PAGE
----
(As it turns out, this watershed moment will be somewhat swiftly reversed, as the mansion is rebuilt over the course of only a couple issues. My hunch is that Claremont would have liked to keep the mansion’s destruction permanent and keep the X-Men as outcasts whose new home was the Bermuda Triangle, but Jim Shooter felt the school was too integral to the X-Men concept. Very soon after Shooter steps down as Editor in Chief to replaced by Tom DeFalco, Claremont will again relocate the X-Men to a remote location – the Australian Outback this time – and keep them from returning to the mansion for over two years.)

Only two X-Men, Storm and Cyclops, take part in this issue’s extended action sequence, but that ends up working in the story’s favor, contributing to its streamlined feel. There’s also a sense of novelty to it, as these two particular characters have never interacted at so much length before now. Claremont discovers some surprising chemistry between Scott and Ororo – the way they continually hand back and forth the role of leadership over the course of the story is particularly well handled. One gets the sense that Claremont might have developed their camaraderie here into a deep and abiding friendship had the series’ plotlines not ended up taking the characters in other directions.

Artistically, this issue is a striking one as well. No doubt thrilled that the series is returning to the space opera of his and Claremont’s pre-Byrne collaborations, Dave Cockrum seems as refreshed and exuberant as his partner. After a string of conventionally superheroic exploits, the X-Men are back in an unabashedly sci-fi story, and on every level they seem the better for it.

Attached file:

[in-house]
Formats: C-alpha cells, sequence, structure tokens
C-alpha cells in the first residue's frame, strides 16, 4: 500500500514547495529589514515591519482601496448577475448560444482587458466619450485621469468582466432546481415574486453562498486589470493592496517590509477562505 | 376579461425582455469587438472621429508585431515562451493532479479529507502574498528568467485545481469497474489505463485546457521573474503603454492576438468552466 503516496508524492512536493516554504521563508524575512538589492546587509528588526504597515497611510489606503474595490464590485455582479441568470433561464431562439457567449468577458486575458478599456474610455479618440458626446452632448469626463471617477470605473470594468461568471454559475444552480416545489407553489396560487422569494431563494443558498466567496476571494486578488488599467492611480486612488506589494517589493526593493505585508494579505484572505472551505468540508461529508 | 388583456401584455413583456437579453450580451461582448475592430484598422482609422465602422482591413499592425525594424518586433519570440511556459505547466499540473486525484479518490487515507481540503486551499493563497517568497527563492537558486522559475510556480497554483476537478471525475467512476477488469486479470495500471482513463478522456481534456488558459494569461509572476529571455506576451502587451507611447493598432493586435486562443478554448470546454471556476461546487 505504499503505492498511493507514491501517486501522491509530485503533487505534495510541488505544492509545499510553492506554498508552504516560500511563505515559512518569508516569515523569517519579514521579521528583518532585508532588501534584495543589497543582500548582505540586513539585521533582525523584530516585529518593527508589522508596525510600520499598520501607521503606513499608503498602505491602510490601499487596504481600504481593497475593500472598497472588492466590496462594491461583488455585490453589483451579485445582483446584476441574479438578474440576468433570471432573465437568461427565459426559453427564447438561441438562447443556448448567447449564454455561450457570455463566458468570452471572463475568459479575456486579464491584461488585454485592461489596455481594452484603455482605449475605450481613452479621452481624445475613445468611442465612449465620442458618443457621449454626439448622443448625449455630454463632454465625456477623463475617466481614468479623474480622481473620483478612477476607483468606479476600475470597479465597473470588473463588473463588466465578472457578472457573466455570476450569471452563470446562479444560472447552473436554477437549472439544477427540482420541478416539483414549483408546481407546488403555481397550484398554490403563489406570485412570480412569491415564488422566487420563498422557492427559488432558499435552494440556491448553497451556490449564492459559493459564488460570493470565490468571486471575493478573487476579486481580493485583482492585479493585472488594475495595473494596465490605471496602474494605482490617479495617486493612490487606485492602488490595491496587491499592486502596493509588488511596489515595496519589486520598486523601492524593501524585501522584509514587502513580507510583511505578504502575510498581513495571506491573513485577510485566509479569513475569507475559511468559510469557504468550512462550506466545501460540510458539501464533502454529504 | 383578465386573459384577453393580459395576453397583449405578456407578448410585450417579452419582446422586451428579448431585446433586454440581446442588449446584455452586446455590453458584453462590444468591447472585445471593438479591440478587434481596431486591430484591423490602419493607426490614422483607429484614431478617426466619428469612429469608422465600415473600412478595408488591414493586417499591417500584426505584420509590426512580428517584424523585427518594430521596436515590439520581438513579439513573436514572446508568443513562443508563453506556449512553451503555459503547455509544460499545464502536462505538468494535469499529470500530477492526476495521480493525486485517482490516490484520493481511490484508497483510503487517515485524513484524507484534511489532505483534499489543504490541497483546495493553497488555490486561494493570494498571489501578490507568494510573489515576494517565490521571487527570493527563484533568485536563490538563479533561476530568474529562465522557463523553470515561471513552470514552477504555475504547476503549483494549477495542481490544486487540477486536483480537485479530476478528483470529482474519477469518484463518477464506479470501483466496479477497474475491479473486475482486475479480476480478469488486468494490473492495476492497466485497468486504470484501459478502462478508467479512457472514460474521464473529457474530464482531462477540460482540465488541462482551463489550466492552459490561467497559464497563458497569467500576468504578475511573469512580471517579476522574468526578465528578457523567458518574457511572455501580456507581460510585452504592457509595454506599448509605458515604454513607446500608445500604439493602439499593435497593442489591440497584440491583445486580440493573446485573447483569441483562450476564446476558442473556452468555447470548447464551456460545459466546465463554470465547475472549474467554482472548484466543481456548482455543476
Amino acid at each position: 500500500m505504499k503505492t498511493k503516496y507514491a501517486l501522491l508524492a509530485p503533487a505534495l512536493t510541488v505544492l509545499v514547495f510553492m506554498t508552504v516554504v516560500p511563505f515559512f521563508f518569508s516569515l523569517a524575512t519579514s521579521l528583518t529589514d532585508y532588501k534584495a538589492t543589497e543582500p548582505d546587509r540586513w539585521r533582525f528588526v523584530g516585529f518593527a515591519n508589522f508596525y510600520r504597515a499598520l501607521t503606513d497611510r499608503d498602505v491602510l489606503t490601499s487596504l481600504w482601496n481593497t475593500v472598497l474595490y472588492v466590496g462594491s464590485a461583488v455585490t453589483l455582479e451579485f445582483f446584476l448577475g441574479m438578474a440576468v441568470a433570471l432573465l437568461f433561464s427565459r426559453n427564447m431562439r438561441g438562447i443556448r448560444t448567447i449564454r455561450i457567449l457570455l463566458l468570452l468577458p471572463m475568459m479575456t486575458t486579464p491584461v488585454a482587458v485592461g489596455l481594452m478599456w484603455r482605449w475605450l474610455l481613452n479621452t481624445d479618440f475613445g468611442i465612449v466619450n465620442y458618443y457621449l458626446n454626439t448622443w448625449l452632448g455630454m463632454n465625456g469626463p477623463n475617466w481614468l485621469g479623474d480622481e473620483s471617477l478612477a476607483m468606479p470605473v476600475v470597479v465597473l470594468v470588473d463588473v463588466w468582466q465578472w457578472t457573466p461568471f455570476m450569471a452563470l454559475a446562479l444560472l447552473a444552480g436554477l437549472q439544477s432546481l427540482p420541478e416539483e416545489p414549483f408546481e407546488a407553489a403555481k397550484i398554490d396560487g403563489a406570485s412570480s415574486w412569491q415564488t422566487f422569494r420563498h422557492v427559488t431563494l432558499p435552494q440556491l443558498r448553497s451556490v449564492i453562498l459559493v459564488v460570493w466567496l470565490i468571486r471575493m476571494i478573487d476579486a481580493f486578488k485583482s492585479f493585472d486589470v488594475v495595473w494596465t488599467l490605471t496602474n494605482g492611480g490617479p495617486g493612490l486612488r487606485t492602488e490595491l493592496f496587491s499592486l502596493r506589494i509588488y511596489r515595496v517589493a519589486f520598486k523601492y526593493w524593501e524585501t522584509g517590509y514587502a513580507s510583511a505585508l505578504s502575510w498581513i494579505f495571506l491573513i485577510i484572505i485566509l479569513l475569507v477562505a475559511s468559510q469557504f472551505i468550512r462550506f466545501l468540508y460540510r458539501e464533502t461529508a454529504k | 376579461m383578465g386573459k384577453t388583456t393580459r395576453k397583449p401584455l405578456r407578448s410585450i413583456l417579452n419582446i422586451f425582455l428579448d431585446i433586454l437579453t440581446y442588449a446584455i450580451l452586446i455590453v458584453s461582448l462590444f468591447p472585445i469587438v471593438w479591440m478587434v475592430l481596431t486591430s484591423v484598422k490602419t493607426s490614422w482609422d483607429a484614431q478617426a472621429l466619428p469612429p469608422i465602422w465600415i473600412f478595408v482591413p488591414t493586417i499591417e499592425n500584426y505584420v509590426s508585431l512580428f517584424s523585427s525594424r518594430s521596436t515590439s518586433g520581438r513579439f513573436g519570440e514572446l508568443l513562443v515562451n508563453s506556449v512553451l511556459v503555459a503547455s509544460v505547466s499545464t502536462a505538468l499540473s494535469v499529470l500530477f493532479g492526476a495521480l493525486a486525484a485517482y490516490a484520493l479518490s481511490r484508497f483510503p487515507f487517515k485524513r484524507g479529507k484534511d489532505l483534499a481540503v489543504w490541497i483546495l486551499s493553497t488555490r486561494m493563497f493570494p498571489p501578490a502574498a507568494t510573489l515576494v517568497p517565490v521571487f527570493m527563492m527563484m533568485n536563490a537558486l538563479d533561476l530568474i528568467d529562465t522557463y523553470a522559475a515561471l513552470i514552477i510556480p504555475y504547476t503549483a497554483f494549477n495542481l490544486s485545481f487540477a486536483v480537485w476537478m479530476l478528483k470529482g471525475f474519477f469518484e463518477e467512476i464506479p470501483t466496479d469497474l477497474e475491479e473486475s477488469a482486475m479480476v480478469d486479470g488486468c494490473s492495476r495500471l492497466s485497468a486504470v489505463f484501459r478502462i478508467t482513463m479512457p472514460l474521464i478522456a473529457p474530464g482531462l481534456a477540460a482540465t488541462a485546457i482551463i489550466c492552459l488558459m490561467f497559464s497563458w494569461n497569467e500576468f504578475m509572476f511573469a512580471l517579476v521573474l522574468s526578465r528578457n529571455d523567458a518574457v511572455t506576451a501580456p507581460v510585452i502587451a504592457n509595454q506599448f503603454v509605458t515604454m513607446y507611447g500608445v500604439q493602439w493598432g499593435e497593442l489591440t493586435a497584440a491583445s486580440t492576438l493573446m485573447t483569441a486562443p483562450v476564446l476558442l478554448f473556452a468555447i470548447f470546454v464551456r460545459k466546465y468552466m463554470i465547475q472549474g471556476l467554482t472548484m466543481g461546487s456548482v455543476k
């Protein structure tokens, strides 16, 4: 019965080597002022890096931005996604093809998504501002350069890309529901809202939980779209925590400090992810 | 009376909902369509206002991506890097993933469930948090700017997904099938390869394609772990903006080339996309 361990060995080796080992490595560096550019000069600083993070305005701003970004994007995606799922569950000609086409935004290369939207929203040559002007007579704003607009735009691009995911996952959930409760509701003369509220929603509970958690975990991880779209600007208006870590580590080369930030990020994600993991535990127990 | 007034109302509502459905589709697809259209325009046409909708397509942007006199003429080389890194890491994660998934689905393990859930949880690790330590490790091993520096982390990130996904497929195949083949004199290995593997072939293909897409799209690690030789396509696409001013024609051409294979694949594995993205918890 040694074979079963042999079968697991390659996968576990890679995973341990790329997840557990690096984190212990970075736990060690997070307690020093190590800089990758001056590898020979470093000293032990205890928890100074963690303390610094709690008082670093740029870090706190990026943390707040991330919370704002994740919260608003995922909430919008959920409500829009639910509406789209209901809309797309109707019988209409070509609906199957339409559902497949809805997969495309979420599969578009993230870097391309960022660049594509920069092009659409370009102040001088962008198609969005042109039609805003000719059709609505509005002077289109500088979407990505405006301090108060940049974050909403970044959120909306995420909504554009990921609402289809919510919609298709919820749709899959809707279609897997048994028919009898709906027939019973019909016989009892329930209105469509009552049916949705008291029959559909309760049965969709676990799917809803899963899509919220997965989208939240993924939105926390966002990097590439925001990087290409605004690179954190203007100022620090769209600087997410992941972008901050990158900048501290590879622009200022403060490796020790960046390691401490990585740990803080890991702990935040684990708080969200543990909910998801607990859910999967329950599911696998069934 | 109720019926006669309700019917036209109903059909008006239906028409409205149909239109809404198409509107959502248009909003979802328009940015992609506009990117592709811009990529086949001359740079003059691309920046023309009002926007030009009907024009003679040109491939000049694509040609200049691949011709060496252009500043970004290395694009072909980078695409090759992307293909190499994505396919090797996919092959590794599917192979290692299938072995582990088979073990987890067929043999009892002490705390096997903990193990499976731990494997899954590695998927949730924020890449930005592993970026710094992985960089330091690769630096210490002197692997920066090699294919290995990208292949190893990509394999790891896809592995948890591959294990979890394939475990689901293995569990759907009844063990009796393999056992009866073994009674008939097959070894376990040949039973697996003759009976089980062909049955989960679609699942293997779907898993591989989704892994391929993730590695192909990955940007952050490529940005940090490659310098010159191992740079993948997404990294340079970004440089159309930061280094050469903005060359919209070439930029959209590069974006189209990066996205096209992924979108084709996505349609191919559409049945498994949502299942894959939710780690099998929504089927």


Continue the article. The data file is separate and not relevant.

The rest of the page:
Even in the humor department, Claremont and Cockrum both seem to be having fun. Cockrum’s touch of having “Kitty’s Dragon” painted on the side of the Blackbird can’t help but bring a grin, and Claremont seems to mock his own verbosity as a writer in a throwaway bit about how much information Kitty can fit on a postcard.

Also of note: Carol Danvers, imported into the book’s cast as of issue 150 from her quasi-redemptive misadventure in Claremont’s Avengers Annual 10, is starting to become more integrated into the proceedings. In “Reunion,” we learn for the first time that she and Wolverine have worked together in the past, an important revelation that will inform the early relationship between Logan and Rogue.

Monday, August 11, 2008

Bea Arthur on Malcolm in the Middle

I wish the clip was on youtube, but I wanted to do a quick post on this great joke. This is all from memory, so details may be off.

Bea Arthur was Dorothy on Golden Girls, a show recently praised by Neil over on his blog. I am not a crazy Golden Girls fan: the characters are a little broad for my taste, basically in charge of one one kind of joke each. This is of course a big part of the sitcom, but a show like Will and Grace for example, combined those kinds of characters (Jack and Karen) with more (at least in comparison) nuanced characters. But every time Golden Girls is on I usually laugh. And of course the show is written by Joss Whedon's dad (Whedon's grandfather wrote for the Donna Reed Show)

Bea Arthur is a pretty great actress, especially on Maude, and she had this really excellent guest appearance on Malcolm in the Middle as Dewey's babysitter. Toward the end of the episode she and Dewey are eating milk and cookies in a tent set up indoors. She often talks in apostrophe to her dead husband, and Dewey asks her about it. She tells him that she always talks to him, that he is always with her and provides constant comfort and companionship. Dewey says something like "Well, this cookie can be his" and puts it down in the corner of the tent. Bea Arthur corrects him with a little edge in her voice, saying, "not there, there."